FloodZone is an expansive photographic series responding to the environmental changes in coastal cities of the southern United States. The project is built upon a set of interrelated paradoxes: the seductive and destructive dissonance between the official iconography of the region comprised of tourist and real estate advertising and the stark daily realities of climate change; the ways landscape and a sense of place are at once natural and constructed; and the way photography both records and crafts perception. Although the project was prompted by the effects of a major hurricane, FloodZone avoids the over-familiar media imagery of disaster and human suffering. Instead, there are photographs of the saturated topography, portraits of locals, and close-up observations of architecture, abundant flora and fauna. The images provide a broad yet acute perspective on what it feels like to live in at-risk areas while economic forces instil a sense of denial and disavowal.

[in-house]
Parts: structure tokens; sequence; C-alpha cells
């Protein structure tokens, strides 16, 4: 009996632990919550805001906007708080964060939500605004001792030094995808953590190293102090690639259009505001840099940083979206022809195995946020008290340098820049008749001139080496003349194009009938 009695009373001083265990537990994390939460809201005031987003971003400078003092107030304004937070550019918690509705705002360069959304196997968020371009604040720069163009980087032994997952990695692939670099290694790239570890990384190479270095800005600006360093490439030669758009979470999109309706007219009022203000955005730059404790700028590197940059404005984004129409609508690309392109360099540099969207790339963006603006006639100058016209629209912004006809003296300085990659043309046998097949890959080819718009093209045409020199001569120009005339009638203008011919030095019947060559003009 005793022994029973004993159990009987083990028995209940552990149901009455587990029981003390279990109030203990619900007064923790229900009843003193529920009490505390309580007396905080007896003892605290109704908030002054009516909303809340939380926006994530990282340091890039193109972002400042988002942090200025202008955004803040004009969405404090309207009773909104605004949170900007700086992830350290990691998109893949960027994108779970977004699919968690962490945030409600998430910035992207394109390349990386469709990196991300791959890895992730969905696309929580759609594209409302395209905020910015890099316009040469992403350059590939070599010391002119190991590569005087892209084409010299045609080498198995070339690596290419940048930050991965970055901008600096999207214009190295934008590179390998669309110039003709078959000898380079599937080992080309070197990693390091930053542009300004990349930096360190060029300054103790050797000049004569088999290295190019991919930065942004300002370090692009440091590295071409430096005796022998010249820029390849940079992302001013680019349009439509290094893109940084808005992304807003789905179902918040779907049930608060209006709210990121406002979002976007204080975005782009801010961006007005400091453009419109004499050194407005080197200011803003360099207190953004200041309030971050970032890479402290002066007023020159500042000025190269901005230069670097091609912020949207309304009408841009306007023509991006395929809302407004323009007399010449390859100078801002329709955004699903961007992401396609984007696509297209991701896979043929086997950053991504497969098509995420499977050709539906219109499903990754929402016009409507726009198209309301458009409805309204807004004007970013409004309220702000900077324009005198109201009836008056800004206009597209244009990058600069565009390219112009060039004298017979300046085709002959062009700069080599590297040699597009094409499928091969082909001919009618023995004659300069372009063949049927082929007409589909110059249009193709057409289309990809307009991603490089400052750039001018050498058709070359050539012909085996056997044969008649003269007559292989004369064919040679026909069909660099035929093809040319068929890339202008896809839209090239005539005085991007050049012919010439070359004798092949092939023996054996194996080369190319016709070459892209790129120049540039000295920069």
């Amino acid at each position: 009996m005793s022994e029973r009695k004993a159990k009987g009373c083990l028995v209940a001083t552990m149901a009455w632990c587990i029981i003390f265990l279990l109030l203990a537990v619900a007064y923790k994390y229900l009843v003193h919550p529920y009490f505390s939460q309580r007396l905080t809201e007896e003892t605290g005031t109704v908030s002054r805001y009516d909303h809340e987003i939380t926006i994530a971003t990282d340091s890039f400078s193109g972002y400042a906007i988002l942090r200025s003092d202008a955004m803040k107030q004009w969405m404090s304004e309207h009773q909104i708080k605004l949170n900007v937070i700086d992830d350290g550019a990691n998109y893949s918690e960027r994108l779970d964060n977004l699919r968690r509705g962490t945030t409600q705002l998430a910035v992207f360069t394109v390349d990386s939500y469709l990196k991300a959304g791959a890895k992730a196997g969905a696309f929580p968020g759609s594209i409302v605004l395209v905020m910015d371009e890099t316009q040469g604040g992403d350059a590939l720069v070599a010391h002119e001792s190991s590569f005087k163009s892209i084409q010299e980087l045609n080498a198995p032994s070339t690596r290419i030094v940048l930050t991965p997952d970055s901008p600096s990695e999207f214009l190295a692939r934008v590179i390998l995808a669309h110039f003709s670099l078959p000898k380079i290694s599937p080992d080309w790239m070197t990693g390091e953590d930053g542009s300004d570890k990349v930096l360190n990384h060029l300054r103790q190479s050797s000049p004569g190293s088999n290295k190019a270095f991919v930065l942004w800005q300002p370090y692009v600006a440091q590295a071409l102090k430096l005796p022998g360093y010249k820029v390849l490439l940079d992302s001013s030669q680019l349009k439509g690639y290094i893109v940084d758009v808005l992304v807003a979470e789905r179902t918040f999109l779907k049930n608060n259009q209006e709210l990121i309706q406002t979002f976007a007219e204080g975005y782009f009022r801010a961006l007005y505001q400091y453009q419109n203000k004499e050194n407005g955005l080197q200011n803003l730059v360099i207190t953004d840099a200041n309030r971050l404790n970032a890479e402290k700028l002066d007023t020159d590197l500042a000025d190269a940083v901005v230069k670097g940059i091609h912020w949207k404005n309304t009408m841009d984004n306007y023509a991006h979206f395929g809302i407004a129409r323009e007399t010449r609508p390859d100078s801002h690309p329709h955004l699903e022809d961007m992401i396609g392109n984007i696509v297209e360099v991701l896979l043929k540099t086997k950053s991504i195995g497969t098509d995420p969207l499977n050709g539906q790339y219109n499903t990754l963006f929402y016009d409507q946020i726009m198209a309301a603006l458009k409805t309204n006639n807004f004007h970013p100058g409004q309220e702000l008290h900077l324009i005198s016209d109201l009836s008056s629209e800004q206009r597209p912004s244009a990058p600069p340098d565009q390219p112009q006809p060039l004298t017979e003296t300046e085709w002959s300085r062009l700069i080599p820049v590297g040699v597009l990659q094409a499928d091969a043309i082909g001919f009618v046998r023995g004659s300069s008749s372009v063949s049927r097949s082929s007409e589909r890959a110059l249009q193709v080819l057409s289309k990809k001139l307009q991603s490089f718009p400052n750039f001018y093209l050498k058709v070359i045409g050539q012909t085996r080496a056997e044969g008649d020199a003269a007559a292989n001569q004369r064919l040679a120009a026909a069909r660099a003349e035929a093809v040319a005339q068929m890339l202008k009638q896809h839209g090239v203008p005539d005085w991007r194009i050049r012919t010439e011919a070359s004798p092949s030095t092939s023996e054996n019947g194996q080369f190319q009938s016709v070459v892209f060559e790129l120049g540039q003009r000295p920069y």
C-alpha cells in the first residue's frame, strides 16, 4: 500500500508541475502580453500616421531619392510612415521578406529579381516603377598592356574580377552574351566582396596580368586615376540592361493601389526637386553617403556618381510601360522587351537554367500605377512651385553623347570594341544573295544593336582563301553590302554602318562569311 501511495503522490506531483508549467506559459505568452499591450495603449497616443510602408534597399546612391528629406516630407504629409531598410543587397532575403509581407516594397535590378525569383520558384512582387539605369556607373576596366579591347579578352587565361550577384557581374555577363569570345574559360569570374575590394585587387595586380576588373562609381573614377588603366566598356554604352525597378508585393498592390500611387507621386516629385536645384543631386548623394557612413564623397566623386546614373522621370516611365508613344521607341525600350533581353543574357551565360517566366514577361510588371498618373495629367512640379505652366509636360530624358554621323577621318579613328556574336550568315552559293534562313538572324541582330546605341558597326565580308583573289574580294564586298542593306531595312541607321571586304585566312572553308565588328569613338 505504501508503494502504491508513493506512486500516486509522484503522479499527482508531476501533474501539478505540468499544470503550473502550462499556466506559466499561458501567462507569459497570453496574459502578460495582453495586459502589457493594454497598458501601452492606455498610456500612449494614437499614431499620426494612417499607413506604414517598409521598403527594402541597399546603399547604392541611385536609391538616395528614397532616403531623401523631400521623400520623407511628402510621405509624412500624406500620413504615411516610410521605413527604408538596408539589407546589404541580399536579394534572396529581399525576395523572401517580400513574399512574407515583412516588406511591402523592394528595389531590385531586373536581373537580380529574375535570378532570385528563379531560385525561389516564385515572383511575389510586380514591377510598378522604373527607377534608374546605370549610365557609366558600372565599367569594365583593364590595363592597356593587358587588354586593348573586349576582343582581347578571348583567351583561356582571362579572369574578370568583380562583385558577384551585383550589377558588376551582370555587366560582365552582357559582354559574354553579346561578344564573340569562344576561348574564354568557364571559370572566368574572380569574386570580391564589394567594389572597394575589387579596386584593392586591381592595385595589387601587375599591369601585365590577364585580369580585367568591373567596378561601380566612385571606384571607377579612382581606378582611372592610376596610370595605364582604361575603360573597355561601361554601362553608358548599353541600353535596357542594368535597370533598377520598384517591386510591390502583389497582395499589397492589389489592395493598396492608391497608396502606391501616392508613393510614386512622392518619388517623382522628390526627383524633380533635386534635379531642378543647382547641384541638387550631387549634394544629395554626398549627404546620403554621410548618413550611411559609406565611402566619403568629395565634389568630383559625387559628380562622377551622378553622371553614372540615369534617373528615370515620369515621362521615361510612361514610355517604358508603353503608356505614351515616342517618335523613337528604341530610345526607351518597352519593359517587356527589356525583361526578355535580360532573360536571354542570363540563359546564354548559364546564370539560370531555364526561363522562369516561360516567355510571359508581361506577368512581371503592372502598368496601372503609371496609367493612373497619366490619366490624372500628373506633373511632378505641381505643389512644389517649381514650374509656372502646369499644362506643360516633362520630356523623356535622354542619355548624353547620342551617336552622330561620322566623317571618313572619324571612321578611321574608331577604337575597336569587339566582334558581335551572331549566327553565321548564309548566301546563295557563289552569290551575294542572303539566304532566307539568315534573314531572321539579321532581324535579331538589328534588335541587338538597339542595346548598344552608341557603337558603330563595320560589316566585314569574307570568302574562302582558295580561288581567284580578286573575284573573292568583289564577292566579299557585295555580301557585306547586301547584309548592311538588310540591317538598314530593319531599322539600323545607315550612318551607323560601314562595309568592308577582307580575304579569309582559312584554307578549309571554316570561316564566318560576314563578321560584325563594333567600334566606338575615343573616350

Born in Moscow in 1984, Anastasia Samoylova moves between observational photography and studio art practice. Her work explores notions of environmentalism, consumerism and the picturesque. Recent exhibitions include Kunst Haus Wien, Kunsthalle Mannheim, Multimedia Art Museum Moscow, HistoryMiami Museum, and Chrysler Museum of Art. Her work is in the collections of Wilhelm-Hack Museum, Perez Art Museum Miami, and Museum of Contemporary Photography Chicago, among others.